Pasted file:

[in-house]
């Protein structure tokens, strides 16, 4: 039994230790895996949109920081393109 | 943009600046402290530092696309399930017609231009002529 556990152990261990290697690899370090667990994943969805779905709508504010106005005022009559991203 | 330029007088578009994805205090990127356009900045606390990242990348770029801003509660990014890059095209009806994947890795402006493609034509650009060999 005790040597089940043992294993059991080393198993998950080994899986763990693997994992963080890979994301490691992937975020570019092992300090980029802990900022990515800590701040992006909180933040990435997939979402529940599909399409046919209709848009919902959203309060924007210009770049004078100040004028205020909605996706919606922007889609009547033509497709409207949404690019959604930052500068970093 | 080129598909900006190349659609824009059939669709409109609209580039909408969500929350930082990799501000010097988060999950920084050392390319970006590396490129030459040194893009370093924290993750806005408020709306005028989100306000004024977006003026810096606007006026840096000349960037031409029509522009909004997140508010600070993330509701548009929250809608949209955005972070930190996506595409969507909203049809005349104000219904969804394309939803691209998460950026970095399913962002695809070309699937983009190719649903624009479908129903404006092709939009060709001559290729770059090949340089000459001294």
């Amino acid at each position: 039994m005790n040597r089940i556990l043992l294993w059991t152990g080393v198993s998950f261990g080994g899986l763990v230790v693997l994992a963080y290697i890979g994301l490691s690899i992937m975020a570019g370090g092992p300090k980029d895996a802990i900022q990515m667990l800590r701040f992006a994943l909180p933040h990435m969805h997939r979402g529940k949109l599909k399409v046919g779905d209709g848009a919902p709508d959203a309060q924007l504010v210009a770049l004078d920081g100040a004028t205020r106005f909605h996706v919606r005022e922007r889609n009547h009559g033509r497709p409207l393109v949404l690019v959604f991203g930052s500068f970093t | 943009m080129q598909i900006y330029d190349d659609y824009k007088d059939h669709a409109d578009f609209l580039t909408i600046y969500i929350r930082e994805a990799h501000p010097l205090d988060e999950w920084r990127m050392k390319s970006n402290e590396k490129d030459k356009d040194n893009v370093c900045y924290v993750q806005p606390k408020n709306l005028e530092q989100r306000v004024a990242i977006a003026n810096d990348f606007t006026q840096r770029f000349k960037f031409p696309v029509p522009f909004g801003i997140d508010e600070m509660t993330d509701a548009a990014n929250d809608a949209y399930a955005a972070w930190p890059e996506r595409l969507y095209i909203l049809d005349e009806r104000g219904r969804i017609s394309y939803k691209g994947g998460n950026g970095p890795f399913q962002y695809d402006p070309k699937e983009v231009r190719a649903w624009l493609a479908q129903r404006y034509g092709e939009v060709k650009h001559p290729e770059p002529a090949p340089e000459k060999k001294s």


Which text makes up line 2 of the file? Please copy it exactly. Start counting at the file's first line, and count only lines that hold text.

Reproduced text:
């Protein structure tokens, strides 16, 4: 039994230790895996949109920081393109 | 943009600046402290530092696309399930017609231009002529 556990152990261990290697690899370090667990994943969805779905709508504010106005005022009559991203 | 330029007088578009994805205090990127356009900045606390990242990348770029801003509660990014890059095209009806994947890795402006493609034509650009060999 005790040597089940043992294993059991080393198993998950080994899986763990693997994992963080890979994301490691992937975020570019092992300090980029802990900022990515800590701040992006909180933040990435997939979402529940599909399409046919209709848009919902959203309060924007210009770049004078100040004028205020909605996706919606922007889609009547033509497709409207949404690019959604930052500068970093 | 080129598909900006190349659609824009059939669709409109609209580039909408969500929350930082990799501000010097988060999950920084050392390319970006590396490129030459040194893009370093924290993750806005408020709306005028989100306000004024977006003026810096606007006026840096000349960037031409029509522009909004997140508010600070993330509701548009929250809608949209955005972070930190996506595409969507909203049809005349104000219904969804394309939803691209998460950026970095399913962002695809070309699937983009190719649903624009479908129903404006092709939009060709001559290729770059090949340089000459001294």